The Alphatude Attitude
Your Dog Wants You to Lead
People who adore their pets don’t always know how to take care of them properly. Overcrowded animal shelters and rescue centers testify to the frequency with which owners give up on their pets. Although they are the most popular choice among domestic animals, dogs can sometimes be difficult to nurture and train over the long term. Their natural pack instinct doesn’t respond well to people who treat them like furry four-legged human beings.
In The Alphatude Attitude, Ami Moore presents her ideas about how dog owners can encourage the development of a balanced canine that understands its place in a human family. This process begins with an owner who recognizes and respects the dog’s innate needs as a pack animal. Dogs will willingly submit to control by the established alpha figure in its group, whether dog or human. Moore discusses how people can assume and maintain the “Alphatude Attitude” and become that alpha leader in the eyes of their pet. She also describes desirable traits to look for when choosing a dog and offers suggestions about optimizing canine health and longevity. Each chapter ends with a summary of the key points discussed.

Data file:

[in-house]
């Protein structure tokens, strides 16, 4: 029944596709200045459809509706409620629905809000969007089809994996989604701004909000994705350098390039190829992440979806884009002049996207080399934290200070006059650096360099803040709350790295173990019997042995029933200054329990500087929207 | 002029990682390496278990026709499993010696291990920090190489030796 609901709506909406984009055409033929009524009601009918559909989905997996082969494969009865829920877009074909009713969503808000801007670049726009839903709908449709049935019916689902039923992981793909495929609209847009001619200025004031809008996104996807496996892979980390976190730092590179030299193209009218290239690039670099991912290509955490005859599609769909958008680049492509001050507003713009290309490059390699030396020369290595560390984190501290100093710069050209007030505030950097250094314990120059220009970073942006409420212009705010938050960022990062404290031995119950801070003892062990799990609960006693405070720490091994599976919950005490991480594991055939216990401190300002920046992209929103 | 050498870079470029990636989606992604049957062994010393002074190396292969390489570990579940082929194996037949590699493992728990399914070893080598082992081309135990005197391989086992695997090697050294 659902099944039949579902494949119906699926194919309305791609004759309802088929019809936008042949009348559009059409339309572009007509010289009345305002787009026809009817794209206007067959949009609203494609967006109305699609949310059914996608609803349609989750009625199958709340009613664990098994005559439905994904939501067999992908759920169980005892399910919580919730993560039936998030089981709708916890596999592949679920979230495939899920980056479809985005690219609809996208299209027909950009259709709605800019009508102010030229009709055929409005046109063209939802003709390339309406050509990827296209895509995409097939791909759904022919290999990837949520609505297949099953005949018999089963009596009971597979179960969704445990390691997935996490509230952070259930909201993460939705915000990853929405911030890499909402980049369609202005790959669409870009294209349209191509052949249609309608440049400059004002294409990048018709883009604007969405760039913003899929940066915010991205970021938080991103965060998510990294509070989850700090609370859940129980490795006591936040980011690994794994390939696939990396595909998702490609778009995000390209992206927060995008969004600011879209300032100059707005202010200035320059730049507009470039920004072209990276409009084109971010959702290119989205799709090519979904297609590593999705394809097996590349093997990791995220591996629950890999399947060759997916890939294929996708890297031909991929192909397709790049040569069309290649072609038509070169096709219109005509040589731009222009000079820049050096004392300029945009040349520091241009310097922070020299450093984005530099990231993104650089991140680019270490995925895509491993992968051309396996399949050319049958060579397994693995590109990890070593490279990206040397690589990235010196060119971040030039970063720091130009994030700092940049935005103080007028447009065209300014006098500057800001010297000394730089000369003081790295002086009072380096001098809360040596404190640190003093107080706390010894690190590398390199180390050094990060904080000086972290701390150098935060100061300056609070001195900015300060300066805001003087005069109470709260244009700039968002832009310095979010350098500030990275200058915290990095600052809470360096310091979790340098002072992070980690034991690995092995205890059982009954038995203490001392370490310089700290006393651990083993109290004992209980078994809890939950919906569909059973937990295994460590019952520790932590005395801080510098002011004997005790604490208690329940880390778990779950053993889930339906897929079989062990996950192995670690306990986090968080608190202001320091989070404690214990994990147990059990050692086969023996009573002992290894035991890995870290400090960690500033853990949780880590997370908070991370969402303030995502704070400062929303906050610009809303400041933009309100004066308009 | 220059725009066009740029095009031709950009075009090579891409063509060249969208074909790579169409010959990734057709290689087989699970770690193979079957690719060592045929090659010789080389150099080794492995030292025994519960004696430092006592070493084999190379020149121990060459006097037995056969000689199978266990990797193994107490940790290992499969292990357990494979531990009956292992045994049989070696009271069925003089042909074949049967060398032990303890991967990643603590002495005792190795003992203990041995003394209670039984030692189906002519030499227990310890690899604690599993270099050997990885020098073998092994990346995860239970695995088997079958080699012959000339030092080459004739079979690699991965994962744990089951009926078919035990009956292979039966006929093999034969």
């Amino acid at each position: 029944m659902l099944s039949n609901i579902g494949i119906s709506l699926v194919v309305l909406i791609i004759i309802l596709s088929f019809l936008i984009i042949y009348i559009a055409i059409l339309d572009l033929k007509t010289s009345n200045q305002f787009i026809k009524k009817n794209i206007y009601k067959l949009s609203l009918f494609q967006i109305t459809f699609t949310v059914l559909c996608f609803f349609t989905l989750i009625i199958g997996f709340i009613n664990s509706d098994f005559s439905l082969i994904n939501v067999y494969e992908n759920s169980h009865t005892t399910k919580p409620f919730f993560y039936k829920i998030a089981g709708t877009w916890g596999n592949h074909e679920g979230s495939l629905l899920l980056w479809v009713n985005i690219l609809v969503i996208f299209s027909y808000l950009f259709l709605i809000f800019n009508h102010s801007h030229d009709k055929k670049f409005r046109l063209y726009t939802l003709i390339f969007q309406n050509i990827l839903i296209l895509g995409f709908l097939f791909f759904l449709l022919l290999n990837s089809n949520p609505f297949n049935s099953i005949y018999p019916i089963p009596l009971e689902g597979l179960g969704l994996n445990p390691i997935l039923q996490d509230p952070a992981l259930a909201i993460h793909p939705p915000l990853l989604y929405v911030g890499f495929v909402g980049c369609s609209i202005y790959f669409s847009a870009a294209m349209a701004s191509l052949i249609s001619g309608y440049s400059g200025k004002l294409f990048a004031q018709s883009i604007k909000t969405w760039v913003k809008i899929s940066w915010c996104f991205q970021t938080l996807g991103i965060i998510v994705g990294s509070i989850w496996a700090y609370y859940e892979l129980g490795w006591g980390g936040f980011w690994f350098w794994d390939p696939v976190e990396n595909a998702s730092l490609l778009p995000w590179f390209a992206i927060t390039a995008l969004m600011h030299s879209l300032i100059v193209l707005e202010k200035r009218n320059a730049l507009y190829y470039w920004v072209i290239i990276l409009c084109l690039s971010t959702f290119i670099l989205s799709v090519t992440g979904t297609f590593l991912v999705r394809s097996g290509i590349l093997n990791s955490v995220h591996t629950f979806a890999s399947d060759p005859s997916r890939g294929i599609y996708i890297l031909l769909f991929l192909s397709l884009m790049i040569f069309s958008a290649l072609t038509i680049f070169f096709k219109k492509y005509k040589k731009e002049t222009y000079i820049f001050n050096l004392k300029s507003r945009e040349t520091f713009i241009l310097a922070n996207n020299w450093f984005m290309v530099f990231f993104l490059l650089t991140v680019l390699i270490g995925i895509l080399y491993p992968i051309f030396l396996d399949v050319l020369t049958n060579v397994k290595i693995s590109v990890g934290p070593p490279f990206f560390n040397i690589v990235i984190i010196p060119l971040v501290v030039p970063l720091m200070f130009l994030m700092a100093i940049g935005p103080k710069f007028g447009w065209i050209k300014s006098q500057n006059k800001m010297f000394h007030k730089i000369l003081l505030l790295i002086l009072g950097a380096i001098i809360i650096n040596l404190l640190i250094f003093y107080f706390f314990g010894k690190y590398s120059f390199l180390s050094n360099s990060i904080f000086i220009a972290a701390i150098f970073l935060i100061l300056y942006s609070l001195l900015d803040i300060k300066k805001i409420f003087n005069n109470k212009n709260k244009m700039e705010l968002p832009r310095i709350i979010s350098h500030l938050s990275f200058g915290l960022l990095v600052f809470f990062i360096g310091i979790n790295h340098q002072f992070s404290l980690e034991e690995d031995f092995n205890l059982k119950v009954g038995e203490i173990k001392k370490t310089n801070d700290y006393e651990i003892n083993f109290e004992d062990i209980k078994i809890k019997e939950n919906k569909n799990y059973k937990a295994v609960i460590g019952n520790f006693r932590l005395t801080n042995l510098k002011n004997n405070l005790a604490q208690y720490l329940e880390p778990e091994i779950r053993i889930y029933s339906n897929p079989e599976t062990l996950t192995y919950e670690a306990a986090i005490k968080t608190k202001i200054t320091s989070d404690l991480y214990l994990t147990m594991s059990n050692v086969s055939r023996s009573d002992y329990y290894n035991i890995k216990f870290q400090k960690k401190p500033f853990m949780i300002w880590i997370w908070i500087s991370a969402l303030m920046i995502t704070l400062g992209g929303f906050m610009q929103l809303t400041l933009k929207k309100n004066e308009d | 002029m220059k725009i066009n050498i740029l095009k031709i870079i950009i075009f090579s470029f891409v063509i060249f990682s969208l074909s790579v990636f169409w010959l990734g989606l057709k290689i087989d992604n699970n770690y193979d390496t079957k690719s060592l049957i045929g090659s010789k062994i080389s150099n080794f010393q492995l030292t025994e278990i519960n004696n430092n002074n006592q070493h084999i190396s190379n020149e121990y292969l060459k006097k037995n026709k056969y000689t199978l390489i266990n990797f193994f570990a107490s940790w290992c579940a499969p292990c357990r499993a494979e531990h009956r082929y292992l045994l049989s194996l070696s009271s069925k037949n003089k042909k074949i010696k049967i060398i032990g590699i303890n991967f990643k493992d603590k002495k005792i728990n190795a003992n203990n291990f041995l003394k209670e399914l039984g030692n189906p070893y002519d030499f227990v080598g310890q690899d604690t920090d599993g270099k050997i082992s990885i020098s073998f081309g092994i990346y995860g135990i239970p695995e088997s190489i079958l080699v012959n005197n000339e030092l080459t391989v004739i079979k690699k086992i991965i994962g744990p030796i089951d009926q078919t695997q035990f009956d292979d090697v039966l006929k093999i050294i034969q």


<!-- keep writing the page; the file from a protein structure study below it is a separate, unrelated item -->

Known as the Chicago Dog Coach, Moore offers dog training services for individuals and groups in the Chicago area and beyond. She describes owner behavior that contradicts the desired Alphatude, writing that, “Permissive pet-parents are operating from a position of Losertude. This type of dog owner is the most difficult for a dog professional to help.”
Potential owners should avoid making impulsive decisions and, instead, consider their options carefully when choosing a new dog. The author believes that new-born puppies experience a better start in life when nurtured by ethical hobby breeders. She writes, “A hobby breeder has the hard won education and experience to create the healthiest and most balanced puppy possible.”
Professional editing would have corrected the grammatical and typographical errors, repetitions, and digressions that sometimes obscure the book’s message. The author’s fondness for creating catchy phrases, meant to hold reader attention, becomes tiresome by book’s end.
Overall, The Alphatude Attitude provides readers with valuable tips about how they might achieve a mutually rewarding relationship with their pets. Moore concludes the book by urging dog owners to teach their pets to be calm, reliable and mannerly in public places. Anyone who keeps canines or contemplates doing so would benefit from the advice in this book.
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